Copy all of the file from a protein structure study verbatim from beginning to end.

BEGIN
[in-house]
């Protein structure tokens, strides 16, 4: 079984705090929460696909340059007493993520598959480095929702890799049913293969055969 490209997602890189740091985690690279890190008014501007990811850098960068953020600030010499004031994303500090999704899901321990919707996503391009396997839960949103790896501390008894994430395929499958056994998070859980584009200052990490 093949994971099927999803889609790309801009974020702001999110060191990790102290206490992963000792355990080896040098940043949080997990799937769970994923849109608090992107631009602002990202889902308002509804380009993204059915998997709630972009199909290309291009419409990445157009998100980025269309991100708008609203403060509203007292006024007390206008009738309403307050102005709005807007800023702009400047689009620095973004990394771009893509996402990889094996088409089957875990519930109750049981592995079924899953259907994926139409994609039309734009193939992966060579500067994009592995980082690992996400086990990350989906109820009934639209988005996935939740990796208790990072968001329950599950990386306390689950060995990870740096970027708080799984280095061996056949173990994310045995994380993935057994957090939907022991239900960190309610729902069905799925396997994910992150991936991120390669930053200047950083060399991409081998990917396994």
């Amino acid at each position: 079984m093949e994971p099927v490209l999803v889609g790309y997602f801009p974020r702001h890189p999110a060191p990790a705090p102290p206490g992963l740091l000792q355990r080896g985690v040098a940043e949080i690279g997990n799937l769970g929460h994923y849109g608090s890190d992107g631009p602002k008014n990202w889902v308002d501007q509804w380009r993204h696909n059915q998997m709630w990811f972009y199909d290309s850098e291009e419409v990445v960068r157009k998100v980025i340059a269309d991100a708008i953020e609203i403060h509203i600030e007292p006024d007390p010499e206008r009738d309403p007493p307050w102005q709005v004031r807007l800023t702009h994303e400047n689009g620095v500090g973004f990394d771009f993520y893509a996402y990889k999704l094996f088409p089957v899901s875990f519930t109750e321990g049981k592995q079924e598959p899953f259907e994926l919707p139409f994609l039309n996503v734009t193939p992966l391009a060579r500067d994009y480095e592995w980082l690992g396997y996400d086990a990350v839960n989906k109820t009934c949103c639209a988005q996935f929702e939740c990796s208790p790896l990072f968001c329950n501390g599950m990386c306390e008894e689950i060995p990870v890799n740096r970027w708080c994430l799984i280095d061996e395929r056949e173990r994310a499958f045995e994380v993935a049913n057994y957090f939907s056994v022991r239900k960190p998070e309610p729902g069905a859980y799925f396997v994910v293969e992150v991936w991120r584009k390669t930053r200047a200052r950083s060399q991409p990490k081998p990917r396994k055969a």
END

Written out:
[in-house]
């Protein structure tokens, strides 16, 4: 079984705090929460696909340059007493993520598959480095929702890799049913293969055969 490209997602890189740091985690690279890190008014501007990811850098960068953020600030010499004031994303500090999704899901321990919707996503391009396997839960949103790896501390008894994430395929499958056994998070859980584009200052990490 093949994971099927999803889609790309801009974020702001999110060191990790102290206490992963000792355990080896040098940043949080997990799937769970994923849109608090992107631009602002990202889902308002509804380009993204059915998997709630972009199909290309291009419409990445157009998100980025269309991100708008609203403060509203007292006024007390206008009738309403307050102005709005807007800023702009400047689009620095973004990394771009893509996402990889094996088409089957875990519930109750049981592995079924899953259907994926139409994609039309734009193939992966060579500067994009592995980082690992996400086990990350989906109820009934639209988005996935939740990796208790990072968001329950599950990386306390689950060995990870740096970027708080799984280095061996056949173990994310045995994380993935057994957090939907022991239900960190309610729902069905799925396997994910992150991936991120390669930053200047950083060399991409081998990917396994």
């Amino acid at each position: 079984m093949e994971p099927v490209l999803v889609g790309y997602f801009p974020r702001h890189p999110a060191p990790a705090p102290p206490g992963l740091l000792q355990r080896g985690v040098a940043e949080i690279g997990n799937l769970g929460h994923y849109g608090s890190d992107g631009p602002k008014n990202w889902v308002d501007q509804w380009r993204h696909n059915q998997m709630w990811f972009y199909d290309s850098e291009e419409v990445v960068r157009k998100v980025i340059a269309d991100a708008i953020e609203i403060h509203i600030e007292p006024d007390p010499e206008r009738d309403p007493p307050w102005q709005v004031r807007l800023t702009h994303e400047n689009g620095v500090g973004f990394d771009f993520y893509a996402y990889k999704l094996f088409p089957v899901s875990f519930t109750e321990g049981k592995q079924e598959p899953f259907e994926l919707p139409f994609l039309n996503v734009t193939p992966l391009a060579r500067d994009y480095e592995w980082l690992g396997y996400d086990a990350v839960n989906k109820t009934c949103c639209a988005q996935f929702e939740c990796s208790p790896l990072f968001c329950n501390g599950m990386c306390e008894e689950i060995p990870v890799n740096r970027w708080c994430l799984i280095d061996e395929r056949e173990r994310a499958f045995e994380v993935a049913n057994y957090f939907s056994v022991r239900k960190p998070e309610p729902g069905a859980y799925f396997v994910v293969e992150v991936w991120r584009k390669t930053r200047a200052r950083s060399q991409p990490k081998p990917r396994k055969a």